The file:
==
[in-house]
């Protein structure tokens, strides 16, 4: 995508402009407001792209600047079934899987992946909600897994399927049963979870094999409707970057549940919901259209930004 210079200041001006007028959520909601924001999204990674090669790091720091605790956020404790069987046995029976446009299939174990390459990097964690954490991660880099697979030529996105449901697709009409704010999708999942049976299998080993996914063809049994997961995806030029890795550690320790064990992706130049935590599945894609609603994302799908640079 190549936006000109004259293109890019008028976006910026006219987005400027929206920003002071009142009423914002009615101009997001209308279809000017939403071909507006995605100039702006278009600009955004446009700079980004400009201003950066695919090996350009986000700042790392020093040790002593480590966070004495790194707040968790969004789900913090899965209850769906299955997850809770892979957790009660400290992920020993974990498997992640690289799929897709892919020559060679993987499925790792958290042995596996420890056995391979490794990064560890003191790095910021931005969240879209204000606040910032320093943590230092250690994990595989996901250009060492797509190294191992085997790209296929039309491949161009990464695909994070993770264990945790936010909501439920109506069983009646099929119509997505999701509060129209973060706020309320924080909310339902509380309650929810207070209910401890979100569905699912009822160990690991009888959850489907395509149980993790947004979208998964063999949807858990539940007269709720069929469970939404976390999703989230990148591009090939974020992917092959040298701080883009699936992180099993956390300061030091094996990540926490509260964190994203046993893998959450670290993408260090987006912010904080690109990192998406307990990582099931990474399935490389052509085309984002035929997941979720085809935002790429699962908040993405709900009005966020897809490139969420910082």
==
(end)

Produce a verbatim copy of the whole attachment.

[in-house]
């Protein structure tokens, strides 16, 4: 995508402009407001792209600047079934899987992946909600897994399927049963979870094999409707970057549940919901259209930004 210079200041001006007028959520909601924001999204990674090669790091720091605790956020404790069987046995029976446009299939174990390459990097964690954490991660880099697979030529996105449901697709009409704010999708999942049976299998080993996914063809049994997961995806030029890795550690320790064990992706130049935590599945894609609603994302799908640079 190549936006000109004259293109890019008028976006910026006219987005400027929206920003002071009142009423914002009615101009997001209308279809000017939403071909507006995605100039702006278009600009955004446009700079980004400009201003950066695919090996350009986000700042790392020093040790002593480590966070004495790194707040968790969004789900913090899965209850769906299955997850809770892979957790009660400290992920020993974990498997992640690289799929897709892919020559060679993987499925790792958290042995596996420890056995391979490794990064560890003191790095910021931005969240879209204000606040910032320093943590230092250690994990595989996901250009060492797509190294191992085997790209296929039309491949161009990464695909994070993770264990945790936010909501439920109506069983009646099929119509997505999701509060129209973060706020309320924080909310339902509380309650929810207070209910401890979100569905699912009822160990690991009888959850489907395509149980993790947004979208998964063999949807858990539940007269709720069929469970939404976390999703989230990148591009090939974020992917092959040298701080883009699936992180099993956390300061030091094996990540926490509260964190994203046993893998959450670290993408260090987006912010904080690109990192998406307990990582099931990474399935490389052509085309984002035929997941979720085809935002790429699962908040993405709900009005966020897809490139969420910082």